However, the EDB is responsible for promotion of the investments, and further economic success of Singapore. In 2006, the EDB has contributed to more than 40 percent of Singapore’s GDP. On the one hand, the EDB has achieved 8.8 billion dollars commitments in the new production investments. And on the other hand, service companies made 2.8 billion dollars commitments in new business spending. Moreover, the EDB works closely with the Ministry of Industry and Trade in order to provide long-term planning and strategic directions to the industrialization program in terms of specific industrial trends and industrial sectors. The goal of the EDB is to promote Singapore as able to meet the competition hub for investment and business. Its objective is to create sustainable GDP growth, business opportunities and new jobs for people (“History of EDB”, 2013).

Globalization and Industrialization in Singapore

As it was mentioned above, during colonial times, economy of Singapore was based on entrepot trade. It was not prospective for the country. However, through industrialization, and a focus on labor-intensive industries, Singapore gained momentum. The country experienced their traits in the required field. Moreover, the country had no support from neighbors and a hinterland that could trade with Singapore. Therefore, the only way out was to look for the opportunities beyond its borders in order to hit stride in the industrial development (Watkins, n.d.).

The leaders of Singapore were pressured to find work for their citizens, so that is why they started to experiment with globalization. The tactic of Singapore was to overcome its neighbors, who boycotted them, and trade with developed countries such as America and European nation-states. The decision was made by the government of Singapore to connect with developed countries and persuade their multinational corporations to manufacture in Singapore. To achieve this aim, Singapore had to create auspicious conditions such as corruption-free, unimpeded by various unions, and low in taxation environment. To make it possible, the citizens of Singapore had to back down to autocratic government. The government provided radical measures such as death penalties for intensive corruption or narcotic trade. Moreover, all independent labor unions were depressed by Lee’s People Action Party (PAP). The remains of unions were consolidated in a single union called National Trade Union Congress (NTUC). Furthermore, NTUC was directly controlled by PAP. Many people who threatened to political, national, and corporate unity were rapidly imprisoned without due proceeding (Watkins, n.d.). Such radical measures were rather business-friendly, and they became very attractive for foreign investors. Moreover, the political and economic climate of Singapore’s neighbors was unpredictable, that is why Singapore seemed to be more advantageous for foreign investments. Singapore was an ideal place for manufacture, because of its location and established port system.

In 1975, only ten years after it gained the official independence, a quarter of the country’s firms were either foreign investors, or joint-venture companies. The major investors were the U.S. and Japan. As a result of stable political and economic climate, auspicious investment conditions the country’s GDP growth with annual double-digit speed (Abeysinghe & Jayawickram, 2007).

When the globalization gained momentum, Singapore started working on development of its human resources. The government set up many technical schools and paid to the foreign corporations to train their unskilled work force. The workers were trained in different fields, such as petrochemicals, information technology, electronics, etc. Those people, who could not get industrial jobs, were enrolled by the government in the fields of tourism, transportations, etc. Besides, the country has received dividends for having multinationals educate their workers. In the 1970s, the country essentially supplied the world with garments, basic electronics, and textiles. However, by the 1990s, Singapore took part in wafer fabrication, biotech research, aerospace engineering, pharmaceuticals, etc. It is doubtless that Singapore sacrificed freedom for the sake of economic development, and this issue is rather controversial. However, from the economical point of view such strategy is effective and undeniable.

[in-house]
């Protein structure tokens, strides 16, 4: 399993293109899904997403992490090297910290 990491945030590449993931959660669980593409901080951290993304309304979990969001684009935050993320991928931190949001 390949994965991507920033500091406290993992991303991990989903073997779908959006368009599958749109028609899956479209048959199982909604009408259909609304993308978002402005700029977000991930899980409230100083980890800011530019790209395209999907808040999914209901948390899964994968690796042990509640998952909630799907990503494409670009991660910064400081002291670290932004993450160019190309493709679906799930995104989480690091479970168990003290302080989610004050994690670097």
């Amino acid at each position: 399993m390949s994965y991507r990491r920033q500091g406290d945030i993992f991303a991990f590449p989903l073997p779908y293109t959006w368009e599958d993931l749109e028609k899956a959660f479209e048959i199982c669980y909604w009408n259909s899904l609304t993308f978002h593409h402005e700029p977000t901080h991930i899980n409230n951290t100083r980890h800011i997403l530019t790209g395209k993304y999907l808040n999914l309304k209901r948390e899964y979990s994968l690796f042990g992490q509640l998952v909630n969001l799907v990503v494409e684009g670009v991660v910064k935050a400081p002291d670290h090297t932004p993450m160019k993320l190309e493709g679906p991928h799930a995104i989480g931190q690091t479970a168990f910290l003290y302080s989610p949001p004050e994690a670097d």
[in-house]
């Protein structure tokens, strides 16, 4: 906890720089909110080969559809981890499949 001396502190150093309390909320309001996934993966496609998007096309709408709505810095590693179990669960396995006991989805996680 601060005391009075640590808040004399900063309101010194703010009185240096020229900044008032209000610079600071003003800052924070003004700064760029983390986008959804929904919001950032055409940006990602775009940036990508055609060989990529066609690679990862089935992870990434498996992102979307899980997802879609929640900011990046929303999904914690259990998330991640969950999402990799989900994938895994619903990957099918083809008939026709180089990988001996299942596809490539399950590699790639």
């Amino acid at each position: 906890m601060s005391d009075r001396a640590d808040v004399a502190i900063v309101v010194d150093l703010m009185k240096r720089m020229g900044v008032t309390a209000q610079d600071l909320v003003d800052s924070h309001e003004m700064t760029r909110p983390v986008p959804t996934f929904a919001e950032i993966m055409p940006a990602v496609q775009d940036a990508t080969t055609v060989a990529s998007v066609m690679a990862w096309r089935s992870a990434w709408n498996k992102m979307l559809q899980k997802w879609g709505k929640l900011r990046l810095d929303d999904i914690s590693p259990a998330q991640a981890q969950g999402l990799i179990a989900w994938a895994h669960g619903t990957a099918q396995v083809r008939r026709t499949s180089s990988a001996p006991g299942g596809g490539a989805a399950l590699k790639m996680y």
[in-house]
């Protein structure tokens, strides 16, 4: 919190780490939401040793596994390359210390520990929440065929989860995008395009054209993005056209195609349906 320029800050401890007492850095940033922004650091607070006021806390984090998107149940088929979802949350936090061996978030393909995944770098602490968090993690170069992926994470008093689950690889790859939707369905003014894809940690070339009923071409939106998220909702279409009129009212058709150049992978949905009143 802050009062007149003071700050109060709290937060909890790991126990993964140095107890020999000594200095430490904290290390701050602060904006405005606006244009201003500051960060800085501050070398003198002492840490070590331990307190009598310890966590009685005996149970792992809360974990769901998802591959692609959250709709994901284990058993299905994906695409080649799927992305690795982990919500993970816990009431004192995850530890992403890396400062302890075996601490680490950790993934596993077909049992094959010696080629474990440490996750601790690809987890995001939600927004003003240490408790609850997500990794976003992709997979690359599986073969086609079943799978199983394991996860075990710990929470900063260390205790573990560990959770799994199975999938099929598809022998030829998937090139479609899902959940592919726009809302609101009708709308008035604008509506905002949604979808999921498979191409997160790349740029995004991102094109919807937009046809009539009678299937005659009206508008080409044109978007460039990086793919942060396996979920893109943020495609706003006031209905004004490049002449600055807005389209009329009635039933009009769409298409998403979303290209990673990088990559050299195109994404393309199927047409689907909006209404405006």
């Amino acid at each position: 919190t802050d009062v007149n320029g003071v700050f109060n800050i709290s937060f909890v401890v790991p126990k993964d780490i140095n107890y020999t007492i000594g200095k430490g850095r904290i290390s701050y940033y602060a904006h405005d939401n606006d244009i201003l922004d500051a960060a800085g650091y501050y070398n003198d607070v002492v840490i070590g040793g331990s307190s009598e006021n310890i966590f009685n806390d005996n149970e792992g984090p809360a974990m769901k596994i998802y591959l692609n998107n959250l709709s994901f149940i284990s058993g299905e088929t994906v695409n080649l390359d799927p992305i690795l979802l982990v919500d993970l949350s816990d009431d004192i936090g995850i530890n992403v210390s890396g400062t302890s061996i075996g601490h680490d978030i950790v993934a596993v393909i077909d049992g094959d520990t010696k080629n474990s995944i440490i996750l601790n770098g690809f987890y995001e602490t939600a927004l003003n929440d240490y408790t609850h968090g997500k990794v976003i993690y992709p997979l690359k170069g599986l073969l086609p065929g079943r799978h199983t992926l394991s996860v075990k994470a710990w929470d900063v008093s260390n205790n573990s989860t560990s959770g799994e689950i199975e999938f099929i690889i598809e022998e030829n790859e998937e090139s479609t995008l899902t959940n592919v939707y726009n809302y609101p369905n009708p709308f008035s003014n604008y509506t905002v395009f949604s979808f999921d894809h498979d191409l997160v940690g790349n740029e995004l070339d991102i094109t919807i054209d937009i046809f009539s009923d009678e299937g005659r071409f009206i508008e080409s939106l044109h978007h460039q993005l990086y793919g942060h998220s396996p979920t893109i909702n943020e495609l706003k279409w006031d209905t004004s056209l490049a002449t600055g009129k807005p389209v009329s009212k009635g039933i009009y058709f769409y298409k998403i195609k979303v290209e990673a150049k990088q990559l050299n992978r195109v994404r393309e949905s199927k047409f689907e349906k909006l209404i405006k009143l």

Singapore Today

Today, Singapore is a highly industrialized country, and entrepot trade continues to play a key role in the economy of the country. The port of Singapore is one of the busiest in the world. Besides, in terms of total goods tonnage, the port of Singapore is on the second place after the Port of Shanghai. In fact, in 2013, Singapore was recognized as a country with low taxation rate.

Moreover, today, Singapore has well developed tourism industry. More than 10 million people visit Singapore annually. The city-state has many entertainments for visitors including night safari, zoo, etc. Furthermore, the country’s culinary tourism and medical tourism industries are also thriving due to cultural heritage and modern medical technologies. In recent years, banking has grown significantly, and assets formerly held in Switzerland have been moved to Singapore. Such measures were taken due to new taxes imposed by Swiss government (Abeysinghe & Jayawickrama, 2007).

In spite of its small sizes, Singapore is the 15th largest trading partner of the USA. Moreover, the country has established a strong trade agreement with numerous countries in Europe, Asia, and South Africa. There are approximately 3.000 multinational corporations in Singapore. Despite a small work force of 2.9 million people, the country produces a GDP more than 300 billion dollars annually, and it is higher than three-quarters of the world. Singapore is one of the best places to live on earth, however, of course not considering its strict rules.

As it was mentioned above, the country sacrificed freedom of its citizens, but it received a great economical profit. Singapore has made remarkable economic progress since the 1960s; however, it is an evidence of successful more autocratic policy, because in spite of its territorial inferiority, it gained momentum (Watkins, n.d.).

Conclusion

To sum up, Singapore has a long and interesting history from the economic point of view. Fifty years ago the country was pretty undeveloped; however, today Singapore has risen up its GDP level. Moreover, there are many factors that predetermine its success. For instance, it is hard to speak about the country’s inferiority, because its small size is compensated by its geographical location. Nevertheless, globalization and industrialization have positive influence on the economy of Singapore. Due to the proficient govern, the country reached today’s level of development. Besides, the success of the Singapore’s economic development and prosperity depends on its labor force; more specifically it is a training of its labor force. Singapore has created technical skills that are not available elsewhere in the Third World. However, the economic development of the country did not come easy for Singapore, and the progressive development of the economy is a continuous struggle against adversities. Even when there were too many barriers on the path to economic success, Singapore emerged to be victorious.